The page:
liable

adjective
li·a·ble | \ ˈlī-ə-bəl , especially in sense 2 often ˈlī-bəl \

Definition of liable 

1a : obligated according to law or equity (see equity sense 3) : responsible liable for the debts incurred by his wife

b : subject to appropriation or attachment All his property is liable to pay his debts.

2a : being in a position to incur used with to liable to a fine

b : exposed or subject to some usually adverse contingency or action watch out or you're liable to fall

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Choose the Right Synonym for liable

liable, open, exposed, subject, prone, susceptible, sensitive mean being by nature or through circumstances likely to experience something adverse. liable implies a possibility or probability of incurring something because of position, nature, or particular situation. liable to get lost open stresses a lack of barriers preventing incurrence. a claim open to question exposed suggests lack of protection or powers of resistance against something actually present or threatening. exposed to infection subject implies an openness for any reason to something that must be suffered or undergone. all reports are subject to review prone stresses natural tendency or propensity to incur something. prone to delay susceptible implies conditions existing in one's nature or individual constitution that make incurrence probable. very susceptible to flattery sensitive implies a readiness to respond to or be influenced by forces or stimuli. unduly sensitive to criticism

synonyms see in addition responsible

liable vs. apt: Usage Guide

Both liable and apt when followed by an infinitive are used nearly interchangeably with likely. Although conflicting advice has been given over the years, most current commentators accept apt when so used. They generally recommend limiting liable to situations having an undesirable outcome, and our evidence shows that in edited writing it is more often so used than not.

Examples of liable in a Sentence

If someone gets hurt on your property, you could be liable. because of his frail constitution, he's liable to diseases

Recent Examples on the Web

Impeachment is a blunt political tool, liable to inflame underlying disagreements. The Economist, "The case against impeachment," 12 July 2018 Who do insurers hold liable when an autonomous vehicle errs? Jason Laughlin, Philly.com, "The nation's top highway official talks self driving cars," 28 June 2018 The suit also sought to have the county held liable for Clarke’s actions. Angela Helm, The Root, "Sheriff Clarke Heads to Trial for Facebook ‘Snowflake’ Threat," 6 Jan. 2018 The firm was found liable for 27 of the citations as May 2017. Robert Channick, chicagotribune.com, "Lincoln Towing says it's losing business as license hearing stirs 'public outcry' over alleged violations," 4 June 2018 Three years later, they were found liable for negligence. Gabriella Paiella, The Cut, "Rape Survivor Awarded $1 Billion by Jury," 25 May 2018 In most jurisdictions, individuals cannot be found liable under Title VII of the Civil Rights Act; the Americans with Disabilities Act or the Age Discrimination in Employment Act. Anchorage Daily News, "Some employees I manage are accused of harassment. Can my company hang me out to dry for their behavior?," 30 Apr. 2018 In the lawsuit, filed on behalf of Teena’s family years later, a Nebraska county sheriff was found liable for failing to protect Teen, and his family won an $80,000 judgment. Benjamin Hart, Daily Intelligencer, "Shock and Grief After Gay-Rights Lawyer Lights Himself on Fire in Brooklyn," 15 Apr. 2018 After the four-day long trial, a jury found Gary Shannon Gates liable for the assault and battery by way of physical abuse. Ivana Hrynkiw, AL.com, "Jury awards $300,000 to woman who said former Alabama State Trooper sexually assaulted her," 6 Apr. 2018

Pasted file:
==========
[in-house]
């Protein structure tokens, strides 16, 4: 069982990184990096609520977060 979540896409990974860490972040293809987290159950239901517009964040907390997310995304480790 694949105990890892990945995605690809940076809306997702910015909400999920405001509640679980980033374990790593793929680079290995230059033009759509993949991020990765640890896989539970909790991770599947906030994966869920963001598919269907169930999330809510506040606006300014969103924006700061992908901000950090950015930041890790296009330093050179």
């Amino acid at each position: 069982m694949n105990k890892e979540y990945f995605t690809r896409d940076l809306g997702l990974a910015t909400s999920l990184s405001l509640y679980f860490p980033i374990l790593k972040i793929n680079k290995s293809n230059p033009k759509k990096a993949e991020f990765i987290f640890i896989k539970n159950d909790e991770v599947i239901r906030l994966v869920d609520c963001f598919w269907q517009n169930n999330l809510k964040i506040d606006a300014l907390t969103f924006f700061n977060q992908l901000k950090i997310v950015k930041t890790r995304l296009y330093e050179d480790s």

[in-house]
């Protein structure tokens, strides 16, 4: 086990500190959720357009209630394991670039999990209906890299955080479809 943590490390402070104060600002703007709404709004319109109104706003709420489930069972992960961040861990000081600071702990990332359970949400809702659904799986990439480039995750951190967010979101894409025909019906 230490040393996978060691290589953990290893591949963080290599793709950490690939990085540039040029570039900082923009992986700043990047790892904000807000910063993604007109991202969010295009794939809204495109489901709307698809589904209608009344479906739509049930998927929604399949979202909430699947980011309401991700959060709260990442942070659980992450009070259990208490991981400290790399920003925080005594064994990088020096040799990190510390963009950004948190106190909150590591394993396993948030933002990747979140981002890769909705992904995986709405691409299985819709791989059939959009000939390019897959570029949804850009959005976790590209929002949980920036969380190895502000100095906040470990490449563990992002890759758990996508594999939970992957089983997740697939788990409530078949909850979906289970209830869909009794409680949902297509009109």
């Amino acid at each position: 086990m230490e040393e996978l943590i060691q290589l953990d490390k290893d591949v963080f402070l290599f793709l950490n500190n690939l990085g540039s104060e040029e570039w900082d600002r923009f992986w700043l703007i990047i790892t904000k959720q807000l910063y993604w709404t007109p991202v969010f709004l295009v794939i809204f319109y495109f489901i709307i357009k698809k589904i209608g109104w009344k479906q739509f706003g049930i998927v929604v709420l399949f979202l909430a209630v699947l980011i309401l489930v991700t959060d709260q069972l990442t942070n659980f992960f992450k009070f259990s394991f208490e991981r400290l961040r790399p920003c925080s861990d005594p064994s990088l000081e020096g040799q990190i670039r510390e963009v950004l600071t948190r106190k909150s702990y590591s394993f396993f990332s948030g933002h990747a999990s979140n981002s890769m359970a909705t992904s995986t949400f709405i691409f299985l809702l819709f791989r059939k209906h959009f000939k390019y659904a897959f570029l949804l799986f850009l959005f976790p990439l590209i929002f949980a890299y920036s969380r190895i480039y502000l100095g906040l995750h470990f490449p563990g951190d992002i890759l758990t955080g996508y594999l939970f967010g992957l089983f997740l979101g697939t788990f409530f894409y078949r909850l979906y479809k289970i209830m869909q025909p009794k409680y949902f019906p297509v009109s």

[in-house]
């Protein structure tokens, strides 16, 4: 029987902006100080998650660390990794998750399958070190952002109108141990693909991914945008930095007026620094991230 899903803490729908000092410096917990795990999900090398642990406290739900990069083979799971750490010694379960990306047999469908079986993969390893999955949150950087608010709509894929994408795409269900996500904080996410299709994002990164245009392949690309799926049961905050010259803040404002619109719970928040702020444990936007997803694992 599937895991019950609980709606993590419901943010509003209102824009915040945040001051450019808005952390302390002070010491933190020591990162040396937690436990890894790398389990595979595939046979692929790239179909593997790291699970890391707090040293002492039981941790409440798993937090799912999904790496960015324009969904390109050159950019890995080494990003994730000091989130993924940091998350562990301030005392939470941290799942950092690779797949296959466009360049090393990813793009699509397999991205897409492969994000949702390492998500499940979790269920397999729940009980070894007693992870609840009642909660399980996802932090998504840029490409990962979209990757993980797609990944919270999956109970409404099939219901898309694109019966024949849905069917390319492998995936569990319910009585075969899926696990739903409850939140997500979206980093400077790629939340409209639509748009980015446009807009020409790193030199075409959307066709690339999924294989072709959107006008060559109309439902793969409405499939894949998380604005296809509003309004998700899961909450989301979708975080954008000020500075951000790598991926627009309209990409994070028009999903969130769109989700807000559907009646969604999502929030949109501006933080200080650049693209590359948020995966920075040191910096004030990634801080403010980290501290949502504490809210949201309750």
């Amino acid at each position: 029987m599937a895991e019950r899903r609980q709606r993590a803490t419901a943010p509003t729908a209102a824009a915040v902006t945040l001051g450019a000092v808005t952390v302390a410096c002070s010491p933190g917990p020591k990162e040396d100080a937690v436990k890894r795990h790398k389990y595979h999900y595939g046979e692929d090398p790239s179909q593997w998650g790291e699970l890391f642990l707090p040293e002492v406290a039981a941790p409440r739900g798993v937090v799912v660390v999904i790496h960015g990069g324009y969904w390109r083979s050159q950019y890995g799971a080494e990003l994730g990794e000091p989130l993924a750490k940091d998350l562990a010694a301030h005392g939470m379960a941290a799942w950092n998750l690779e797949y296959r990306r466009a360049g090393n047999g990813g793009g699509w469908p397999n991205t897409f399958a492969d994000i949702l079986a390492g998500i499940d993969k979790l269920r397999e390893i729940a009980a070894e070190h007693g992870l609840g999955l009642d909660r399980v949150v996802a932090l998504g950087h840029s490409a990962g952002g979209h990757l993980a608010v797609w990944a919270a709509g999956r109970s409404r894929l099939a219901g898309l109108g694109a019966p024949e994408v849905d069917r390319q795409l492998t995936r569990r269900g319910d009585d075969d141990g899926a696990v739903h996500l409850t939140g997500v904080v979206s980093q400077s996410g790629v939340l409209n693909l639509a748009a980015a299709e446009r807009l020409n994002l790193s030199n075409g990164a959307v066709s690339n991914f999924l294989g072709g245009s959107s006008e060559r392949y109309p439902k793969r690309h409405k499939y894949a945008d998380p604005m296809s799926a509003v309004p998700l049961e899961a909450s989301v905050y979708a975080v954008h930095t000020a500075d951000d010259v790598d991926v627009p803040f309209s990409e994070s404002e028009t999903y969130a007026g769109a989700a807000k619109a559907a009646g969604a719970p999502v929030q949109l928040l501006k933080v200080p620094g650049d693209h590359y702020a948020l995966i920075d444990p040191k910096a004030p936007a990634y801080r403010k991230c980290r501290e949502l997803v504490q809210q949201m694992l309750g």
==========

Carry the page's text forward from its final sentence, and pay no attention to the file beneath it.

These example sentences are selected automatically from various online news sources to reflect current usage of the word 'liable.' Views expressed in the examples do not represent the opinion of Merriam-Webster or its editors. Send us feedback.

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First Known Use of liable

15th century, in the meaning defined at sense 1a

History and Etymology for liable

Middle English lyable, from Anglo-French *liable, from lier to bind, from Latin ligare — more at ligature

ultimately from Old French lier to bind, from Latin ligare

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Learn More about liable

Dictionary Entries near liable

LI

liability

liability limit

liable

liableness

Liagora

liaise

Statistics for liable

Last Updated

10 Sep 2018

Look-up Popularity

Time Traveler for liable

The first known use of liable was in the 15th century

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More Definitions for liable

liable

adjective

English Language Learners Definition of liable

: legally responsible for something

: likely to be affected or harmed by something

: likely to do something

liable

adjective
li·a·ble | \ ˈlī-ə-bəl \

Kids Definition of liable

1 : likely sense 1 It's liable to rain.

2 : judged by law to be responsible for something We are liable for damage that we do.

3 : not sheltered or protected (as from danger or accident) liable to injury

liable

adjective
li·a·ble | \ ˈlī-ə-bəl \

Legal Definition of liable 

1 : answerable according to law : bound or obligated according to law or equity one is liable as an accomplice to the crime of another —W. R. LaFave and A. W. Scott, Jr. the estate is liable for succession taxesCommissioner of Revenue Services v. Estate of Culpepper, 493 A.2d 297 (1985)

2a : being in a position to incur used with to liable to a fine property liable to duties

b : subject or amenable according to law

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Comments on liable

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